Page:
The International Space Station: Legal Aspects

The International Space Station: Legal Aspects

Sarah Katharina Germann (Austrian Federal Ministry for Europe, Integration and Foreign Affairs, Austria)
DOI: 10.4018/978-1-5225-7256-5.ch007

Abstract

The International Space Station is certainly one of the most astounding achievements of humankind in space. Especially from a legal point of view, the creation of the Intergovernmental Agreement (IGA) and its sub-instruments specifically for the ISS was a major success: the IGA was the first grand-scale multi-national legally binding space-related treaty drafted, ratified, and implemented by the major space faring nations since the drafting of the five UN Space Treaties roughly 20 years before. And still today, the legal framework of the ISS is a stand-alone legal system which can serve as model for other missions, as it refines and develops in an innovative way the rules laid out in the five UN Space Treaties and at the same time manages to coordinate and organize management, utilization, and financing between all the partners. This chapter intends to shed light on the complex legal system governing the ISS and to point out the novelties of the IGA-Structure in comparison with the conventional body of international space law.
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Background

As already mentioned, for a complex mission such as the ISS, there are multiple sets of legal and regulatory instruments applicable. Primarily, as the ISS is operated in outer space, an area beyond national jurisdiction where multiple sovereign nations interact with each other, public international law is applicable. This includes the more specific framework of international space law, relevant to activities in outer space. The IGA refers to these instruments expressis verbis (Article 5, 1998 IGA-Agreement). On a second layer, the IGA sets up a three-tier framework in itself for the ISS: The IGA features a number of substantial rules and was specifically tailored to cover the basic legal structure of the ISS. Additionally, it refers to two levels of subsidiary instruments, namely the memoranda of understanding (MOUs) and the implementing arrangements (IAs) (Article 4/2, 1998 IGA-Agreement). The IGA stipulates that these instruments shall provide more details where the IGA provides for the basics, but more precise rules on the implementation are necessary (Article 4/2, 1998 IGA-Agreement) (for details on MOUs and IAs see chapter below). On a third layer, finally, there is the respective national law of the partners to the mission, which can play an important role on their respective modules and in other regards.

Key Terms in this Chapter

ISS: The International Space Station is a manned mission in outer space which is permanently inhabited by a crew who conducts scientific research and maintenance of the mission.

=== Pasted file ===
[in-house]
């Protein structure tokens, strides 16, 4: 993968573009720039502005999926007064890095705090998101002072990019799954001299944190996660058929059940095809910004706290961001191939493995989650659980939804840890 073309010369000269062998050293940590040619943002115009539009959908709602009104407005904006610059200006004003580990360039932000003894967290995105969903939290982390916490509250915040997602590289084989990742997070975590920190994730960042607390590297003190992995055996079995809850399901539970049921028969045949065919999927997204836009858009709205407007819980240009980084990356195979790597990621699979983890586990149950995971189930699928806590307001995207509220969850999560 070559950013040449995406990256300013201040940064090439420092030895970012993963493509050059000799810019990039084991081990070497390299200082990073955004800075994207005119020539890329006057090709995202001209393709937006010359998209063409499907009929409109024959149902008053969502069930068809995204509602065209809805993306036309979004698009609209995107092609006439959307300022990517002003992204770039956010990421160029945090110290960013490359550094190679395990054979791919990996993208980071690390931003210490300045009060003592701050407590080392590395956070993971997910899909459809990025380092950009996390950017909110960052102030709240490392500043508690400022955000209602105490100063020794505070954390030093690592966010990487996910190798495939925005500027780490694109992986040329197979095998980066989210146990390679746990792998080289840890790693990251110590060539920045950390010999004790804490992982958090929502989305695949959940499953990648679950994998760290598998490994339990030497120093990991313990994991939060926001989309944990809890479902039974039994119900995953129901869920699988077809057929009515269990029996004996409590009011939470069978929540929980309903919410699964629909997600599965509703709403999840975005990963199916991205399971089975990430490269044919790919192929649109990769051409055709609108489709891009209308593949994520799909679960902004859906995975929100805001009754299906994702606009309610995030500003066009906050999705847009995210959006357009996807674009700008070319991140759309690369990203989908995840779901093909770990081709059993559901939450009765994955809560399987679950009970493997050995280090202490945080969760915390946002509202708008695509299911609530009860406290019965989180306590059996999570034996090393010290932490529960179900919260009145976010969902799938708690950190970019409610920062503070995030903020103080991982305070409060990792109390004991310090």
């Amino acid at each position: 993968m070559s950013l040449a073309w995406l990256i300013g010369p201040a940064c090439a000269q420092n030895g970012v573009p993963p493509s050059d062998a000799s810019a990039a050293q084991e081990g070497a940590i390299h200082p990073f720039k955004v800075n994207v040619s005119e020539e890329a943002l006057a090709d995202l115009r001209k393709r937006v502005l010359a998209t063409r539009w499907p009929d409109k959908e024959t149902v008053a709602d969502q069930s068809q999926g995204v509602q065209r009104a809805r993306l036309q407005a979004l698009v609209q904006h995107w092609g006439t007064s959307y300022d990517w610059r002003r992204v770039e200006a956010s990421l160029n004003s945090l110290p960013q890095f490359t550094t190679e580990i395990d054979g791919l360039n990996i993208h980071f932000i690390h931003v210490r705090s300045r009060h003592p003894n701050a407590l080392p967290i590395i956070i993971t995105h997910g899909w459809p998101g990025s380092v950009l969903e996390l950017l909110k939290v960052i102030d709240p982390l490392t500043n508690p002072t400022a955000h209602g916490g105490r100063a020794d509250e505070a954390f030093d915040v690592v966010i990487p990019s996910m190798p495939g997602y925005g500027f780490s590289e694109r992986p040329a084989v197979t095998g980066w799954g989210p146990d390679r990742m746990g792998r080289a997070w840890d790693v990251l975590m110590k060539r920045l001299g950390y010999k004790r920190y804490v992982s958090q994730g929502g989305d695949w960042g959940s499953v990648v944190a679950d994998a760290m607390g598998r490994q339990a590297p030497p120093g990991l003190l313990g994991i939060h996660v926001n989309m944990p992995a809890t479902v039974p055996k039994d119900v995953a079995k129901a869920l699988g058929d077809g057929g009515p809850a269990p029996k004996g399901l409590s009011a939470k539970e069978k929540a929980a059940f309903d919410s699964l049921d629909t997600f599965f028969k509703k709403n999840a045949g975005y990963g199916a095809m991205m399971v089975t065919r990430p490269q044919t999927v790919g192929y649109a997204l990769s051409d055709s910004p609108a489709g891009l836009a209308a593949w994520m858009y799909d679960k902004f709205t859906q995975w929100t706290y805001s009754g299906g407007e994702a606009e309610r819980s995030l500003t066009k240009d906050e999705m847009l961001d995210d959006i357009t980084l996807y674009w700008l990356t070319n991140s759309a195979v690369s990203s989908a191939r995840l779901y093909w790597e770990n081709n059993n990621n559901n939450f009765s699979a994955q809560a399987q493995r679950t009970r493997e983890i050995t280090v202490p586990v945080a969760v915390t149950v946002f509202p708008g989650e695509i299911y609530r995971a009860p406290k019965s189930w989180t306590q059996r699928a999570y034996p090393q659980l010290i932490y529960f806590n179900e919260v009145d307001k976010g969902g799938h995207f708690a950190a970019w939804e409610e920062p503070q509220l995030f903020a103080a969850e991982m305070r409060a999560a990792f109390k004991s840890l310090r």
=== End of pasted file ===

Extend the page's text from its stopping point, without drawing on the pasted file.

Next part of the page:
Liability: Refers to the state of having legal—often financial—obligations towards someone as a result of a specific action, in the context of space law due to damages occurring. In Space Law the terms liability and responsibility need to be strictly differentiated.

International Space Law: Is the body of rules that governs activities in Outer Space and includes inter alia the five UN Space Treaties.

IA: Implementing Arrangements, in the context of the ISS are subordinated instruments connected to the MOUs that implement what is provided for in the MOUs.

Jurisdiction: Means the power to legally regulate, ergo to create laws.

Intellectual Property: Is ownership over intangible property like thoughts, ideas and inventions, or for example the industrial design of a space object.

MOU: A Memorandum of Understanding is a—traditionally non-binding—agreement between partners. In respect to the ISS, four MOUs have been established, each between NASA and one of the other partners to regulate in more detail what the IGA provides for. However, these MOUs have been drafted to entail legal obligations.

Public International Law: Is the combined set of rules that govern the relations between States and International Organizations among themselves and with individuals. Sources of International Law are defined in Article 38 of the ICJ Statute and includes treaties, customary law, general principles but also judicial decisions and teachings of the most highly qualified publicists.

IGA: The Intergovernmental Agreement is an International Treaty between Canada, Governments of Member States of the European Space Agency, Japan, Russia and the US establishing specific rules applicable to the ISS. It is the core piece of the legal framework of the ISS and serves as an over-arching umbrella. It defines the rights and obligations of the partners.

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